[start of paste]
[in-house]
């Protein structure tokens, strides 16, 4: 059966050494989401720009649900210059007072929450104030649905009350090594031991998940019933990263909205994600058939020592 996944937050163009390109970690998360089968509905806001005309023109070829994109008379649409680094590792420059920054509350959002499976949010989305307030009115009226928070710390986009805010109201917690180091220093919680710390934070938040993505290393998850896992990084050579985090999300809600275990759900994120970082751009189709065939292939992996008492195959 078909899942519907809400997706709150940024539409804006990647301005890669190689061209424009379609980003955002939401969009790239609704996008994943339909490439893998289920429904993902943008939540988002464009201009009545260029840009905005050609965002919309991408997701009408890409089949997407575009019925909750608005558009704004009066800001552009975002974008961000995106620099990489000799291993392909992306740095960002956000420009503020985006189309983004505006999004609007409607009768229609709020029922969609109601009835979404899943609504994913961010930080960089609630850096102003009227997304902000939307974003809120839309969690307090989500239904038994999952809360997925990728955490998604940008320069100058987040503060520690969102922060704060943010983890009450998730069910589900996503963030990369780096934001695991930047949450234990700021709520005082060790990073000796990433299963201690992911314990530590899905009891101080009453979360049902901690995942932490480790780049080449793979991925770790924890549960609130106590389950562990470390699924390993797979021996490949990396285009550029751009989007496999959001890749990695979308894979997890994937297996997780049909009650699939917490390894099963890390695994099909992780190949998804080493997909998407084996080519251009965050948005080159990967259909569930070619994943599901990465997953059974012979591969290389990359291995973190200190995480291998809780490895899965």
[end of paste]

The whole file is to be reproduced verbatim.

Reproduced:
[in-house]
């Protein structure tokens, strides 16, 4: 059966050494989401720009649900210059007072929450104030649905009350090594031991998940019933990263909205994600058939020592 996944937050163009390109970690998360089968509905806001005309023109070829994109008379649409680094590792420059920054509350959002499976949010989305307030009115009226928070710390986009805010109201917690180091220093919680710390934070938040993505290393998850896992990084050579985090999300809600275990759900994120970082751009189709065939292939992996008492195959 078909899942519907809400997706709150940024539409804006990647301005890669190689061209424009379609980003955002939401969009790239609704996008994943339909490439893998289920429904993902943008939540988002464009201009009545260029840009905005050609965002919309991408997701009408890409089949997407575009019925909750608005558009704004009066800001552009975002974008961000995106620099990489000799291993392909992306740095960002956000420009503020985006189309983004505006999004609007409607009768229609709020029922969609109601009835979404899943609504994913961010930080960089609630850096102003009227997304902000939307974003809120839309969690307090989500239904038994999952809360997925990728955490998604940008320069100058987040503060520690969102922060704060943010983890009450998730069910589900996503963030990369780096934001695991930047949450234990700021709520005082060790990073000796990433299963201690992911314990530590899905009891101080009453979360049902901690995942932490480790780049080449793979991925770790924890549960609130106590389950562990470390699924390993797979021996490949990396285009550029751009989007496999959001890749990695979308894979997890994937297996997780049909009650699939917490390894099963890390695994099909992780190949998804080493997909998407084996080519251009965050948005080159990967259909569930070619994943599901990465997953059974012979591969290389990359291995973190200190995480291998809780490895899965």